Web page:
Passio (Pärt)

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Passion by Arvo Pärt
Album cover
TextGospel of John
ScoringSATB soloists and choir, oboe, bassoon, violin, cello, organ

Passio Domini Nostri Jesu Christi secundum Joannem (English: The Passion of Our Lord Jesus Christ According to John, also known as the St. John Passion or simply Passio, 1989) is a passion setting by Arvo Pärt for solo baritone (Jesus), solo tenor (Pilate), solo vocal quartet (Evangelist), choir, violin, oboe, cello, bassoon and organ. The work lasts approximately 70 minutes and is a setting of the Latin text from the Gospel of John, chapters 18 and 19, plus a brief introduction and conclusion.


When Pärt left Estonia for Austria in 1980,[1] he took with him the first sketches for the St. John Passion, which would become the culmination of the tintinnabuli style. He eventually finished the work in 1982 and it was published in 1989. Since then, it has been recorded three times, and remains one of his most popular works. In much the same way that Pärt was inspired by medieval music in his creation of tintinnabuli, here too he is inspired by the earliest monophonic settings of the Passion. The St. John Passion is a through-composed setting of the text of John 18–19, preceded by a short introduction (Exordio) and followed by a brief conclusion (Conclusio). He uses a baritone soloist for Jesus, a tenor for Pilate, and a Soprano-Alto-Tenor-Bass (SATB) quartet for the evangelist. In addition, there are four solo instruments, oboe, violin, cello and bassoon, organ and SATB choir. The work lasts about 70 minutes and is not broken into movements.


In composing the work, text setting and declamation were foremost in Pärt's mind: all of the musical elements in the piece, from rhythm to pitch, are in some way determined by the text. Tonally, the work centers on a series of overlapping fifths: D-A-E-B. The rhythmic values are established by the text. Each character has a basic note value, and this is lengthened depending on the punctuation and its position within the phrase. Since a period at the end of a sentence generates a note longer than does a comma in the middle of it, the hierarchy of the textual phrases is reflected in the music.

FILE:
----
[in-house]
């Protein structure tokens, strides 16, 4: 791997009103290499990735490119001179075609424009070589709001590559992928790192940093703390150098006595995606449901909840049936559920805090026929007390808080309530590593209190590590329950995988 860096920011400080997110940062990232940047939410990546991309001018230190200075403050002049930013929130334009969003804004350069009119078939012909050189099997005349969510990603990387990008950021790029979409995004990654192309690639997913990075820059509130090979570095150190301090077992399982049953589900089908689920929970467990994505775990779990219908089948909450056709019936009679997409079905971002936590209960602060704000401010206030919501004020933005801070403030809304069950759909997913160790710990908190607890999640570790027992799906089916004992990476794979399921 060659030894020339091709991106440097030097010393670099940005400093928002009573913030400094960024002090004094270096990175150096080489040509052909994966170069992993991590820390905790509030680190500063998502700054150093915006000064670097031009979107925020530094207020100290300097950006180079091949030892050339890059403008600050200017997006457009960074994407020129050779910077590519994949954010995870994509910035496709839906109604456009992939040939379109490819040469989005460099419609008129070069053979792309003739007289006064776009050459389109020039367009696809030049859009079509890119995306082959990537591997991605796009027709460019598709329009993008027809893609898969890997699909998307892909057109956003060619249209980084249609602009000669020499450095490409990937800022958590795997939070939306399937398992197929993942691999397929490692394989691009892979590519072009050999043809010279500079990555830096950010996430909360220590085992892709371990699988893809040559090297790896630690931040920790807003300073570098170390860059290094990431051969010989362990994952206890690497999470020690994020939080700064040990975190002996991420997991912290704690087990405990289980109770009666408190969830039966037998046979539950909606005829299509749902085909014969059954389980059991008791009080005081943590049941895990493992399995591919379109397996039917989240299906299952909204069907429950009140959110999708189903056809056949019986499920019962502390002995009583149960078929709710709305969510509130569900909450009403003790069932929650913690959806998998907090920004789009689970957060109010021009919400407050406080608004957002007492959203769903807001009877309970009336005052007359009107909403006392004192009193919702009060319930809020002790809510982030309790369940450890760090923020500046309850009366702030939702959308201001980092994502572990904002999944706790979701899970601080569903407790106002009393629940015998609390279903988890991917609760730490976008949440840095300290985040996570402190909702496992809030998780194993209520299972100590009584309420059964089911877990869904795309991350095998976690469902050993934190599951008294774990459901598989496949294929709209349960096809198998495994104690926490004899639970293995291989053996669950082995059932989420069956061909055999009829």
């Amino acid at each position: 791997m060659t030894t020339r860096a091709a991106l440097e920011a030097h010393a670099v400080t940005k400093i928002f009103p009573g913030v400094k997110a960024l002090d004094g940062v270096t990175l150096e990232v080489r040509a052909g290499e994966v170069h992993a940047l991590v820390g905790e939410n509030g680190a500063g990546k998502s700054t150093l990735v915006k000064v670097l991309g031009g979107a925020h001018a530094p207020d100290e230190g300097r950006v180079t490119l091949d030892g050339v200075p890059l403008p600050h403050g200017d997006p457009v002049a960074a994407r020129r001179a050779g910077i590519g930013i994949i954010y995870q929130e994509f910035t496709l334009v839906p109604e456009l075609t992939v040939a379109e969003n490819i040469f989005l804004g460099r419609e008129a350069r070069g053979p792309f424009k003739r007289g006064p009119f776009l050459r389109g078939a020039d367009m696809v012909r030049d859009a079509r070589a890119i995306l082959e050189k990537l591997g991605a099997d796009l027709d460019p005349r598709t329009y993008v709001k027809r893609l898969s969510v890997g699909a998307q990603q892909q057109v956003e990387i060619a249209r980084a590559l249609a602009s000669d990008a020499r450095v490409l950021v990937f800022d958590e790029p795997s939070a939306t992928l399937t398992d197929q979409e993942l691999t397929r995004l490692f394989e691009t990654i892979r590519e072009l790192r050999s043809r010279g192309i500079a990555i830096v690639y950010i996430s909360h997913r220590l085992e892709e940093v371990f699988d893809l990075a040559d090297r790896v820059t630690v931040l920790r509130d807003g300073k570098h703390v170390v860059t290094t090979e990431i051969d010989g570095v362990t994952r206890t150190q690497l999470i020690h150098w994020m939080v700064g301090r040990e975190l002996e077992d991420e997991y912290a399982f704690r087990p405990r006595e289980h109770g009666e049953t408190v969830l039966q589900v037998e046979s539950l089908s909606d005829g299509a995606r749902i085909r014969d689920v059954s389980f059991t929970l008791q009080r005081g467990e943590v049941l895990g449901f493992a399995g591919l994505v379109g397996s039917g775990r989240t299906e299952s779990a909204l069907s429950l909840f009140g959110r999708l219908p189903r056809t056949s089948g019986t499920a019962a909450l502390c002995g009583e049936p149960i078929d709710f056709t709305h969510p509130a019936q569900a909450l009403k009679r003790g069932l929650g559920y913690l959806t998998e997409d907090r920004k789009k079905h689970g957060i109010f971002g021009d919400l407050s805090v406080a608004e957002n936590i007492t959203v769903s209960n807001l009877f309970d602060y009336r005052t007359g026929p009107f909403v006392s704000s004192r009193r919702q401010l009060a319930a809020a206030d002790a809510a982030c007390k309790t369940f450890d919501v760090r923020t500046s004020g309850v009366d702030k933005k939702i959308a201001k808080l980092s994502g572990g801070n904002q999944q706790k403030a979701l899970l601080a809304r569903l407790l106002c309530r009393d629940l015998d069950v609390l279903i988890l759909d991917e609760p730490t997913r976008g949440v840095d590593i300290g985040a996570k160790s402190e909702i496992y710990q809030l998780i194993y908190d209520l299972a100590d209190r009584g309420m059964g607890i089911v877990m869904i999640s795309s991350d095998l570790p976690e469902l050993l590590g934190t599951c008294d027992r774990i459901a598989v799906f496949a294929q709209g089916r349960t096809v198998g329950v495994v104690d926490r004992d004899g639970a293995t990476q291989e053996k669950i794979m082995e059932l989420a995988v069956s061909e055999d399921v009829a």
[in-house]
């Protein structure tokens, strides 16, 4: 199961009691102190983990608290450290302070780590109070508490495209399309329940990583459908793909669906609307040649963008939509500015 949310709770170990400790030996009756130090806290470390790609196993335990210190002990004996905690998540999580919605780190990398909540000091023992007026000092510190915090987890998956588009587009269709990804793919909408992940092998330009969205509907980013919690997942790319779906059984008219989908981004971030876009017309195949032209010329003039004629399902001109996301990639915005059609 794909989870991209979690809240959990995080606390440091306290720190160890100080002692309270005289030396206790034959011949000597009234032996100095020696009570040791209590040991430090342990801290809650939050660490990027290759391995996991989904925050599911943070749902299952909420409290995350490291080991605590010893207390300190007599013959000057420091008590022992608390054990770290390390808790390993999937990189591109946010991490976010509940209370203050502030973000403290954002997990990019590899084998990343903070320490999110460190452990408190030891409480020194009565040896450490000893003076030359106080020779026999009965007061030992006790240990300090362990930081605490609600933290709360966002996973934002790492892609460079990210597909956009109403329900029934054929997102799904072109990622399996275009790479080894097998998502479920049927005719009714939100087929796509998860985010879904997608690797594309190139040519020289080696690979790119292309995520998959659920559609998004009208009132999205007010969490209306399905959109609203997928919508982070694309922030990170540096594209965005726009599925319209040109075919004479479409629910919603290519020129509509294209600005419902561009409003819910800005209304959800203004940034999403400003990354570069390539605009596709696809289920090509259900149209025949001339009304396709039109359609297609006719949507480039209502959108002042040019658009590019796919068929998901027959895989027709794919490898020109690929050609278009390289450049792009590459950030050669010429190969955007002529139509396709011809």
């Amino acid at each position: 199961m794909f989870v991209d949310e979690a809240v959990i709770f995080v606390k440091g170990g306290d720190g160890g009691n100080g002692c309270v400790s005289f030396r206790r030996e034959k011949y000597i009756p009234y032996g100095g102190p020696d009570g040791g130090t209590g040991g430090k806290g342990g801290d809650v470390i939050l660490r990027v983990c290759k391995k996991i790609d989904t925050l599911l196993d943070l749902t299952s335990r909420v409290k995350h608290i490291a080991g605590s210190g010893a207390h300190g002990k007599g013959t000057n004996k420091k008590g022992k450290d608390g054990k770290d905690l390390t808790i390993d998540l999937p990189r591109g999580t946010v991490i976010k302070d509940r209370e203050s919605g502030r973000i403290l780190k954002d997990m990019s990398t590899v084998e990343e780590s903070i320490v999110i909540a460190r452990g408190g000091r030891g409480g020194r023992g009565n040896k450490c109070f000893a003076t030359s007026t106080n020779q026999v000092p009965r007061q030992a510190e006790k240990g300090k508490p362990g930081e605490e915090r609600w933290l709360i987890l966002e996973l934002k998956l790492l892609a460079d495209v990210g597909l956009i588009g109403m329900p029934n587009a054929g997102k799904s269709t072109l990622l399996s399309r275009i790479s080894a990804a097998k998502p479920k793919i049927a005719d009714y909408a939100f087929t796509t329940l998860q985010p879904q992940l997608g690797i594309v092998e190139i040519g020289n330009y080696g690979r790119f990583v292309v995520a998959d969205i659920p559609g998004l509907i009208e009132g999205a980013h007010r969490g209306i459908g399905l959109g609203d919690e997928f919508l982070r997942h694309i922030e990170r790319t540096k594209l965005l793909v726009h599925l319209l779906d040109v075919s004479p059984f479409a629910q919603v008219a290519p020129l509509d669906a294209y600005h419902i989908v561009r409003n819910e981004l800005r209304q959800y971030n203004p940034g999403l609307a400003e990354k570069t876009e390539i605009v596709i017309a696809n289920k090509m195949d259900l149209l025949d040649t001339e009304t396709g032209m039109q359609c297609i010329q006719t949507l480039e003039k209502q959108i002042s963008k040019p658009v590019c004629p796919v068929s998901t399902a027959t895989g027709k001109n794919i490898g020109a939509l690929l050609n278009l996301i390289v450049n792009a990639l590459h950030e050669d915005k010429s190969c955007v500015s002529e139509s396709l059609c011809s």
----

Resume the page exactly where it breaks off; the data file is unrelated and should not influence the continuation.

Value assignment:[2]

  1. In the last word of a phrase ending with a comma, the stressed syllable would be medium.
  2. In the last word of a phrase ending with a colon or period, each syllable would be long.
  3. In the first word of a new sentence (or phrase beginning after a colon), the stressed syllable would be medium.
  4. In the last word in a phrase ending with a question mark, each syllable would be medium.
  5. Otherwise all syllables are short.

Pärt divides the Evangelist text into four sections (50 phrases each), plus a final concluding section of 10 phrases, for a total of 210. Each section begins with a different solo voice, an instrument then joins it, and this pattern continues until all 8 are sounding. The alto and bass voices and oboe and bassoon are always M-voices (Hillier's coinage, referring to the melody voice in a tintinnabuli configuration); the soprano and tenor voices and violin and cello are always T-voices (again, Hillier's coinage referring to the harmonizing voice). In the case where a T-voice is presented alone, the M-voice is simply implied.

Christ always has the longest and lowest notes, creating a stark contrast with the other characters. The pitch center for Christ is E, and it is accompanied by a drone and T-voice in the organ. For the turba, the pitch center is again E. The alto and bass voices, again always playing an M role, are mirrored, and the soprano and tenor T-voices alternate above and below the M-voices. While both are centered on E, the M-voices use E Phrygian against E major in the T-voices; this makes for striking cross-relations between G-natural and G-sharp, though the two never sound at the same time. Pilate, like Christ, is accompanied only by the organ, but sings in faster rhythmic values and has a higher tessitura. Pilate's part is the most unstable in the piece, created in part through the use of an M-voice centered on B and a T-voice centered on F (a tritone apart) and through the refusal of Pilate to be either a T-voice or M-voice, always alternating between these two roles.



  1. ^ New York City Ballet program notes, Playbill, January 2008.
  2. ^ Hillier 1997, p. 127
  • Fischer, Kurt von (1991). "Zur Johannes-Passion von Arvo Pärt". Kirchmusikalisches Jahrbuch. 75: 133–8.
  • Hillier, Paul (1997). Arvo Pärt. Oxford and New York: Oxford University Press. ISBN 0-19-816550-1. CS1 maint: discouraged parameter (link)
  • Hillier, Paul (2001). "Arvo Pärt". In Root, Deane L. (ed.). The New Grove Dictionary of Music and Musicians. Oxford University Press.